Baton Rouge police chief takes aim at union

BATON ROUGE, LA &#8211 Police Chief Dewayne White took aim at the Baton Rouge Union of Police Local 237 Wednesday, saying it is his biggest obstacle to making systematic changes to the Police Department.

The chief told those attending the Baton Rouge Rotary Club’s weekly luncheon that he spends too much of his time dealing with “pointless” grievances, many of which are about personnel issues, such as job transfers.

“I believe you have lost your focus,” White said, referring to the union, of which he and 92 percent of the police force are members. He said the union’s purpose is to look out for the benefits and wages of officers, not to challenge his personnel decisions.

The union, the chief added in an interview after the luncheon, is “putting emphasis on things that have no bearing on the quality of the lives of their constituency” and defends officers regardless of how petty their complaints are.

The union’s actions, White said, are making it difficult for him to make changes within the department and are hindering his effectiveness as chief.

The union’s attorney, Charles Dirks, did not attend Wednesday’s luncheon but listened to a recording of the chief’s comments and said afterward that he was upset, frustrated and “thoroughly disappointed.”

“For anyone to insinuate that my client doesn’t want a productive police department is not providing all of the information about what these things are about,” Dirks said. “The grievances we filed dealt with issues about whether or not this administration has treated our officers in a fair and impartial manner.”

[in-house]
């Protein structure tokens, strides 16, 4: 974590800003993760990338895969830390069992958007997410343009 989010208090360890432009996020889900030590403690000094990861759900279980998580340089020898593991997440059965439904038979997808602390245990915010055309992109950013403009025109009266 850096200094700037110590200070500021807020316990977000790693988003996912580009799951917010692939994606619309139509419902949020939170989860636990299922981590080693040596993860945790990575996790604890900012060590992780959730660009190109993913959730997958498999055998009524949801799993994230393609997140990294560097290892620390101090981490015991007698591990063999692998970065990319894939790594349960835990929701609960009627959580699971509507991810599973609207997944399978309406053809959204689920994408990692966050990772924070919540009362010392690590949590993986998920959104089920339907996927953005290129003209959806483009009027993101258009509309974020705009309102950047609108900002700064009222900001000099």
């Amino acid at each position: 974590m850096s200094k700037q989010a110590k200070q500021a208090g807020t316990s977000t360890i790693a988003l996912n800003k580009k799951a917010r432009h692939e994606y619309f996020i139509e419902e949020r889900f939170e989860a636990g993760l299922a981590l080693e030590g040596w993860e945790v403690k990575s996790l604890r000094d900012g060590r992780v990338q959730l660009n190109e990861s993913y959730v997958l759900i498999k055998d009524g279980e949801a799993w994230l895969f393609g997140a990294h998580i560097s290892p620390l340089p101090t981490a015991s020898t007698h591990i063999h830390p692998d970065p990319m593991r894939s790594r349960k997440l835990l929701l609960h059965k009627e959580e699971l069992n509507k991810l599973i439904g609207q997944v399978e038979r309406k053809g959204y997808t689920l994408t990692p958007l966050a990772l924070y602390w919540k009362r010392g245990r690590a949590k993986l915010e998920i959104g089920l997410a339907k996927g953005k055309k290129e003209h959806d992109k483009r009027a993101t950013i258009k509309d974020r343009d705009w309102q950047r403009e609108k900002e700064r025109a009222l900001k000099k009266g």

More specifically, he said, the grievances were about White’s administration holding members of the police force to different standards or to no standard at all.

“The working environment that they (officers) come to every day needs to be one where they feel comfortable,” Dirks said. “They need to feel they aren’t going to be singled out for any reason or for no reason, or that if some rule is going to be applied to them that it’s going to be applied to everyone else in the Police Department.”

Dirks said the union has tried to work with White since he was appointed chief almost a year ago and that he thought the parties had agreed to not air out their differences in public.

“To the best of my recollection, we’ve never had a chief of police make any negative comments about our working relationship in public,” he said. “We’ve (the union and previous chiefs of police) always had an agreement that we are going to keep our disagreements inhouse.”

Tensions between the union and White started to run high in October when the chief, speaking on the “Baton Rouge’s Morning News with Clay Young and Kevin Meeks” show on WJBO radio, said he has some officers so accustomed to dealing with criminals who are black that it “becomes ingrained … that most people (the officers) come across with that color of skin are probably criminals.”

White also said while 90 percent of his force exercises professionalism in their duties, 10 percent of his officers “want to do things their own way.”

President of the Baton Rouge Union of Police Local 237 Cpl. Chris Stewart fired back days later on the same radio show saying the chief’s comments were unfair and inaccurate.

He said the Police Department is a nationally accredited, flagship department, and “to paint us in any other light is offensive.”

White brought up the issue again at Wednesday’s Rotary luncheon when he read a letter he said he received from an anonymous black Baton Rouge officer.

“I cheered when you went public and mentioned the racial problems we have in this department,” White read from the letter. “Although I feel the percentage is much higher than 10 percent, it was a blessing to me to hear you address the matter.”

“Sitting back and saying nothing achieves nothing,” White said. “You have to take a stance.”

Dirks said the union “will not tolerate anybody providing law enforcement services in a racially biased or otherwise discriminatory manner” and that the union has offered its services to the chief to combat such behavior.

However, he said, “we have not been provided one name, one incident, anything” regarding such allegations.

From The Advocate.